What is worship? Praise? Yea, more; it is the adoration flowing forth from a heart which is fully assured of the excellency of Him before whom it bows, expressing its profoundest gratitude for His unspeakable Gift. There it is at once apparent that the first hindrance to worship in a child of God is lack of assurance. Whilst I entertain doubts as to my acceptance in Christ, as long as I remain in a state of uncertainty as to whether my sins were atoned for at Calvary, I cannot, really, praise and adore Him for His death for me; I cannot actually say, “my Beloved is mine, and I am His.” It is one of the favorite devices of the enemy to keep Christians in the “Slough of Despond,” his object being that Christ should not receive from them the homage of their hearts...
Another great hindrance to worship is failure to judge ourselves by the Holy Word of God. The priests of Israel did not remain at the brazen alter in the outer court of the tabernacle. It needs to be pointed out that before they passed into the holy place, there to burn incense, they were required to wash at the laver. Approach unto the laver of brass speaks of the believer’s unsparing judgment of and upon himself (cf. 1 Cor. 11:31). The using of its water points to the application of the Word to all our works and ways.
Now just as the sons of Aaron were required under pain of death (Ex. 30:20) to wash at the laver before they entered the holy place to burn incense, so must the Christian today have the defilements of the way removed before he can suitably approach unto God as a worshipper. Failure at this point brings in death, that is, I remain under the contaminating power of dead things. The defilements of the way are the result of my passing through a world which is “alienated from the life of God” (Eph 4:18). If these are not removed, then I continue under the power of death in a spiritual way, and worship becomes impossible. This is brought out fully in John 13 where the Lord said to Peter, “If I wash thee not, thou hast no part with Me.” How many Christians there are who, through failure to place their feet in the hands of Christ for cleansing, are hindered from exercising their priestly functions and privileges.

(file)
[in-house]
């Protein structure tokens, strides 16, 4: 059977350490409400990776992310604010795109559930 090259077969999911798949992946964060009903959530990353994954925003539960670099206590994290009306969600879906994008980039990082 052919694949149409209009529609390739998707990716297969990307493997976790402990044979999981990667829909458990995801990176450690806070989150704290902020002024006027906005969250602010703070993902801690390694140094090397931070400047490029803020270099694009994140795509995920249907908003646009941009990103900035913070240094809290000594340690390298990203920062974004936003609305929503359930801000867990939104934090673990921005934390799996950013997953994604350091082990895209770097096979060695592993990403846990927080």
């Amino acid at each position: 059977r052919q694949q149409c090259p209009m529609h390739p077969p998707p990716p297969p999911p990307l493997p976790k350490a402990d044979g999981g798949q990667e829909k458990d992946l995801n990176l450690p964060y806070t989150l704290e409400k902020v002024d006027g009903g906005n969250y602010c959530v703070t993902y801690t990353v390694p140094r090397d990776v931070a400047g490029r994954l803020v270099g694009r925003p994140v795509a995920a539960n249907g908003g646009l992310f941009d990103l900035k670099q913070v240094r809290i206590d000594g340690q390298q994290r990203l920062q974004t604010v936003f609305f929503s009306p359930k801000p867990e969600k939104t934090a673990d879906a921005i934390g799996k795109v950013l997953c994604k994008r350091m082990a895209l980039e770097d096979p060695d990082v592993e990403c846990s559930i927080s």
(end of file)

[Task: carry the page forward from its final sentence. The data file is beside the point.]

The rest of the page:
One other fatal hindrance to worship needs to be mentioned, and that is worldliness, which means the things of the world obtaining a place in the Christian’s affections, his ways becoming “conformed to this world” (Rom. 12:2). A solemn example of this is found in the history of Abraham. When God called him to leave Chaldea and go into Canaan, he compromised: he went only as far as Haran (Gen. 11:31; Acts 7:4) and settled down there. Haran was Half-way House, the wilderness lying between it and the borders of Canaan. Later Abraham fully responded to God’s call and entered Canaan, and there “he builded an altar [which speaks of worship] unto the Lord” (Gen. 12:7). But there is no mention of his building any “altar” during the years he dwelt in Haran! O how many children of God today are compromising, dwelling at Half-way House, and in consequence they are not worshippers. O that the Spirit of God may so work upon and within all of us that the language of our lives, as well as that of our hearts and lips, may be “Worthy is the Lamb”—worthy of whole-hearted consecration, worthy of unstinted devotion, worthy of that love which is manifested by keeping His commandments, worthy of real worship May it be so for His name’s sake.